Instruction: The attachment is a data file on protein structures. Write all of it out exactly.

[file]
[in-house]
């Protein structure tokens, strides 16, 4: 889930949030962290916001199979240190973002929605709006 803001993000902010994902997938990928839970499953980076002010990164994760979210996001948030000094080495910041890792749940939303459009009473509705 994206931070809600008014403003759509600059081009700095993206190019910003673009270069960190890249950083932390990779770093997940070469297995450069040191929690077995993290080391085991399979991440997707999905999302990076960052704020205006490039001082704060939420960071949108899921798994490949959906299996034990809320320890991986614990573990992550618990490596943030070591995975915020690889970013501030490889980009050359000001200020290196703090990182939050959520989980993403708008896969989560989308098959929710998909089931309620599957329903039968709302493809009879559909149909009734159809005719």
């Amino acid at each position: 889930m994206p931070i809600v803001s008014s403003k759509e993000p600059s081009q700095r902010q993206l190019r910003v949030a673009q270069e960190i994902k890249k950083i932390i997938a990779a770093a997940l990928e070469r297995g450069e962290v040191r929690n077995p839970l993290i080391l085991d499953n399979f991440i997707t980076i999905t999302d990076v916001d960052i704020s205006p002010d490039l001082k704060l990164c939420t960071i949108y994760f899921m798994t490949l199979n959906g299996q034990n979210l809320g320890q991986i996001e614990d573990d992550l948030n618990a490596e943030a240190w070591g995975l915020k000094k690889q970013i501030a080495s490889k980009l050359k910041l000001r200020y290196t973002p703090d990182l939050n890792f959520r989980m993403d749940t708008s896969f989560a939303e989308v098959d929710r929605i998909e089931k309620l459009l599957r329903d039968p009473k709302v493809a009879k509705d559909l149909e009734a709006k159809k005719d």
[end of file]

[in-house]
């Protein structure tokens, strides 16, 4: 889930949030962290916001199979240190973002929605709006 803001993000902010994902997938990928839970499953980076002010990164994760979210996001948030000094080495910041890792749940939303459009009473509705 994206931070809600008014403003759509600059081009700095993206190019910003673009270069960190890249950083932390990779770093997940070469297995450069040191929690077995993290080391085991399979991440997707999905999302990076960052704020205006490039001082704060939420960071949108899921798994490949959906299996034990809320320890991986614990573990992550618990490596943030070591995975915020690889970013501030490889980009050359000001200020290196703090990182939050959520989980993403708008896969989560989308098959929710998909089931309620599957329903039968709302493809009879559909149909009734159809005719």
């Amino acid at each position: 889930m994206p931070i809600v803001s008014s403003k759509e993000p600059s081009q700095r902010q993206l190019r910003v949030a673009q270069e960190i994902k890249k950083i932390i997938a990779a770093a997940l990928e070469r297995g450069e962290v040191r929690n077995p839970l993290i080391l085991d499953n399979f991440i997707t980076i999905t999302d990076v916001d960052i704020s205006p002010d490039l001082k704060l990164c939420t960071i949108y994760f899921m798994t490949l199979n959906g299996q034990n979210l809320g320890q991986i996001e614990d573990d992550l948030n618990a490596e943030a240190w070591g995975l915020k000094k690889q970013i501030a080495s490889k980009l050359k910041l000001r200020y290196t973002p703090d990182l939050n890792f959520r989980m993403d749940t708008s896969f989560a939303e989308v098959d929710r929605i998909e089931k309620l459009l599957r329903d039968p009473k709302v493809a009879k509705d559909l149909e009734a709006k159809k005719d």